This work was supported by the National Institute of Health NIAID under Grant Nos. 1R01A108366-01 and 1R01AI114617-01A1.

Compliance with ethical standards

Conflict of interest

The authors declare that they have no conflict of interest.

References

  1. Aggleton, P. (2007). “Just a snip”?: A social history of male circumcision. Reproductive Health Matters, 15, 15–21.CrossRefPubMedGoogle Scholar
  2. Aggleton, P., Wood, K., Malcolm, A., & Parker, R. (2005). HIV-related stigma discrimination and human rights violations: Case studies of successful programmes. Geneva: UNAIDS.Google Scholar
  3. Bernard, H. R. (2011). Research methods in anthropology: Qualitative and quantitative approaches. Lanham, MD: Rowman Altamira.Google Scholar
  4. Brooks, V. R. (1981). Minority stress and lesbian women. New York, NY: Free Press.Google Scholar
  5. Buell, K. G., Chung, C., Chaudhry, Z., Puri, A., Nawab, K., & Ravindran, R. P. (2016). Lifelong antiretroviral therapy or HIV cure: The benefits for the individual patient. AIDS Care, 28, 242–246.CrossRefPubMedGoogle Scholar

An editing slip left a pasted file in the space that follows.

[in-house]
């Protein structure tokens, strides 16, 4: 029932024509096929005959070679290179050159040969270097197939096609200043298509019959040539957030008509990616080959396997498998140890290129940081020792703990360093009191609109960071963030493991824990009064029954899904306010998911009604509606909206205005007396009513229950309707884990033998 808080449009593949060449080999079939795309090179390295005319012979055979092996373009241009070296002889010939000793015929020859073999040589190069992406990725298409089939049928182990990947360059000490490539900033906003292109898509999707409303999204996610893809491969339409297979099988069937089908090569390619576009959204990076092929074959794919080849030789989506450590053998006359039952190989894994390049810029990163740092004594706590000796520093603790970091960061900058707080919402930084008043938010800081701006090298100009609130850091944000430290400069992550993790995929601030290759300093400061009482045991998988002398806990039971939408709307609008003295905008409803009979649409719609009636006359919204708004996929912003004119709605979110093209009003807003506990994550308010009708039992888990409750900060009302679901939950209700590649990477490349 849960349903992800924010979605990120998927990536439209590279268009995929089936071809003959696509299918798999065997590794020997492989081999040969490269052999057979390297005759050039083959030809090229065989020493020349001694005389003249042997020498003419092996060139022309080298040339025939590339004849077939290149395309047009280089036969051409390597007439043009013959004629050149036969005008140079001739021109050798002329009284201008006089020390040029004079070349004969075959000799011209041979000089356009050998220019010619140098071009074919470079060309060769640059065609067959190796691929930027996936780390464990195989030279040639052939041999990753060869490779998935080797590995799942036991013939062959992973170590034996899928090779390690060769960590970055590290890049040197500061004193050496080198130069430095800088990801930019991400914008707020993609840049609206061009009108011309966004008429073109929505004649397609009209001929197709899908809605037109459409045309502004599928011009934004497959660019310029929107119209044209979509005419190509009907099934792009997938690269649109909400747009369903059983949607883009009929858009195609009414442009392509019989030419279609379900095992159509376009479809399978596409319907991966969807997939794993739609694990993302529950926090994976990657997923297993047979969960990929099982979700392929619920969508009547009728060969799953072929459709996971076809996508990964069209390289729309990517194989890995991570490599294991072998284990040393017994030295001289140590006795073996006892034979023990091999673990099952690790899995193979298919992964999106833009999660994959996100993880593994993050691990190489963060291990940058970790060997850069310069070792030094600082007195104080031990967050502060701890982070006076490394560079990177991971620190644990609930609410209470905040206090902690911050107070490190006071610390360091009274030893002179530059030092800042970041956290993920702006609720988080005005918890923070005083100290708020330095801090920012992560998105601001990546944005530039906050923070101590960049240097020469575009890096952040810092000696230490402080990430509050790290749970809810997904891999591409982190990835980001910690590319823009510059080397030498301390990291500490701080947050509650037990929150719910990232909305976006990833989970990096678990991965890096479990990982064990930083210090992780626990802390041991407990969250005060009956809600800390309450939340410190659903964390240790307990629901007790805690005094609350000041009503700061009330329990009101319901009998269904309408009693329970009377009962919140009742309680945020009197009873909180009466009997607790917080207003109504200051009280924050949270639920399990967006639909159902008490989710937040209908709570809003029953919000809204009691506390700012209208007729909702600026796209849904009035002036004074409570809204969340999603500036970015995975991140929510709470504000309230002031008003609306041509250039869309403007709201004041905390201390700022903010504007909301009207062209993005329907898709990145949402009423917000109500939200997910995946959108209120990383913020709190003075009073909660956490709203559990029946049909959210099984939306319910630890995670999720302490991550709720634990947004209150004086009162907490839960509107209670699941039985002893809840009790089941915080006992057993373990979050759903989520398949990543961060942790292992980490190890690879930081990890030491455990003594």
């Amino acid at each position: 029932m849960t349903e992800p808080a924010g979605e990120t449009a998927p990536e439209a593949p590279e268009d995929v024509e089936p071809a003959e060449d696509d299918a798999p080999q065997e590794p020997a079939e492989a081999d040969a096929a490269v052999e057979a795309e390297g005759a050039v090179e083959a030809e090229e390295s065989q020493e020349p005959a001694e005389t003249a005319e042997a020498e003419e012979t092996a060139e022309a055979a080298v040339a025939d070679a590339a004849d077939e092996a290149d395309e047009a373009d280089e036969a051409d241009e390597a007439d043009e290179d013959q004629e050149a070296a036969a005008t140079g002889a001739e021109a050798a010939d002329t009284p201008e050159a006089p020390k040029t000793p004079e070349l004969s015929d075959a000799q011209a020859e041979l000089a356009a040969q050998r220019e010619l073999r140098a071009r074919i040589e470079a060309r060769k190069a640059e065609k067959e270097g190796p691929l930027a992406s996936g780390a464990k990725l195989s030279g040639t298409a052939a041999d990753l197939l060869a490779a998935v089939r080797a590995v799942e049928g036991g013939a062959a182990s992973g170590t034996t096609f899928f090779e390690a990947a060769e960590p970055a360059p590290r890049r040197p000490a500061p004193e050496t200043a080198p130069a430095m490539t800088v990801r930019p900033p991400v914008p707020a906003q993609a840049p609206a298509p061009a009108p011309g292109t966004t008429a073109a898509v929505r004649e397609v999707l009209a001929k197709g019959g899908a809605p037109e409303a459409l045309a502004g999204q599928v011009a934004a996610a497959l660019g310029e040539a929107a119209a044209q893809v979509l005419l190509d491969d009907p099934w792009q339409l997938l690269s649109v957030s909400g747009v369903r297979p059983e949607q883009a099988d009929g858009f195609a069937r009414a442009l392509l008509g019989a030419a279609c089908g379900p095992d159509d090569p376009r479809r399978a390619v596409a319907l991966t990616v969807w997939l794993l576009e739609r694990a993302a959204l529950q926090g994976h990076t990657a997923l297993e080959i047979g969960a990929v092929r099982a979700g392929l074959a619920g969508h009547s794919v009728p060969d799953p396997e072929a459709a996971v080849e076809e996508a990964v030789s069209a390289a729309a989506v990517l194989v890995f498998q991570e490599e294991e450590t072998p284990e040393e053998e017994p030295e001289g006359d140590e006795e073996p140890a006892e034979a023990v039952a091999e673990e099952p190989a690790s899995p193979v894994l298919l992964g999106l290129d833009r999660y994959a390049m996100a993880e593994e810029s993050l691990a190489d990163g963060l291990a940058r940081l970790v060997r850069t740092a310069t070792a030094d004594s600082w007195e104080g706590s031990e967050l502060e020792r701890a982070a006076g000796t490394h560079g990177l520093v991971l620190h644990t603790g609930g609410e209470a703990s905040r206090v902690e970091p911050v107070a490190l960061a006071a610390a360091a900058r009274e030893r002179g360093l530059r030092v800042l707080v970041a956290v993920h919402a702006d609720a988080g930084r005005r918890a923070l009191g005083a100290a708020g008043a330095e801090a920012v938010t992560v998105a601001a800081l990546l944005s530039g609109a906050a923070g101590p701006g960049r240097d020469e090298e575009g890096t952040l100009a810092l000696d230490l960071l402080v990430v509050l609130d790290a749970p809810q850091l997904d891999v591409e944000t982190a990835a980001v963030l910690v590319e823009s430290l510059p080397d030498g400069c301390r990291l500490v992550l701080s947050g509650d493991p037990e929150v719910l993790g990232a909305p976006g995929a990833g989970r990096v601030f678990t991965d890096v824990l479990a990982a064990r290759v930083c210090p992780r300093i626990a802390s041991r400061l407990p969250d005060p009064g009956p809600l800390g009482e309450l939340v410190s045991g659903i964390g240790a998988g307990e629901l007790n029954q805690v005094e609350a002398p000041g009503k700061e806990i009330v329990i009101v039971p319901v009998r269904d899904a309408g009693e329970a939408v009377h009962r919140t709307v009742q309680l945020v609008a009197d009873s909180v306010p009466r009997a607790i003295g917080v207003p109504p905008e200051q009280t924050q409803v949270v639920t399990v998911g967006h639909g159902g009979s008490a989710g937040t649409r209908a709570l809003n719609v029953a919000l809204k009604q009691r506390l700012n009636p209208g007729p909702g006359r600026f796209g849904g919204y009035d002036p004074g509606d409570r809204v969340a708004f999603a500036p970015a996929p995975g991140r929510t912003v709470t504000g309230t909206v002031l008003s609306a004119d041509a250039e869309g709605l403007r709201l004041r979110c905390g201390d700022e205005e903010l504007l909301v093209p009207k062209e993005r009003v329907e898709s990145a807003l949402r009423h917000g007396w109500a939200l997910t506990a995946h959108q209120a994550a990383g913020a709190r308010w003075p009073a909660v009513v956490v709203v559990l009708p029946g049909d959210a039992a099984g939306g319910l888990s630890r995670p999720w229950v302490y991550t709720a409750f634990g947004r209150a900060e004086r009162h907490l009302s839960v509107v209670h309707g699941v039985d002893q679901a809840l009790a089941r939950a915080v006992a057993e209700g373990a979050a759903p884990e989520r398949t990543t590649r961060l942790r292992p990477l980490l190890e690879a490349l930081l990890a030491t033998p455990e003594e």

6. Chambers, L. A., Rueda, S., Baker, D. N., Wilson, M. G., Deutsch, R., Raeifar, E., & Rourke, S. B. (2015). Stigma, HIV and health: A qualitative synthesis. BMC Public Health, 15, 848.  https://doi.org/10.1186/s12889-015-2197-0.CrossRefPubMedPubMedCentralGoogle Scholar
  7. Choi, K. H., Steward, W. T., Miege, P., Hudes, E., & Gregorich, S. E. (2016). Sexual stigma, coping styles, and psychological distress: A longitudinal study of men who have sex with men in Beijing, China. Archives of Sexual Behavior, 45, 1483–1491.  https://doi.org/10.1007/s10508-015-0640-z.CrossRefPubMedGoogle Scholar
  8. Chong, E. S., Mak, W. W., Tam, T. C., Zhu, C., & Chung, R. W. (2017). Impact of perceived HIV stigma within men who have sex with men community on mental health of seropositive MSM. AIDS Care, 29, 118–124.CrossRefPubMedGoogle Scholar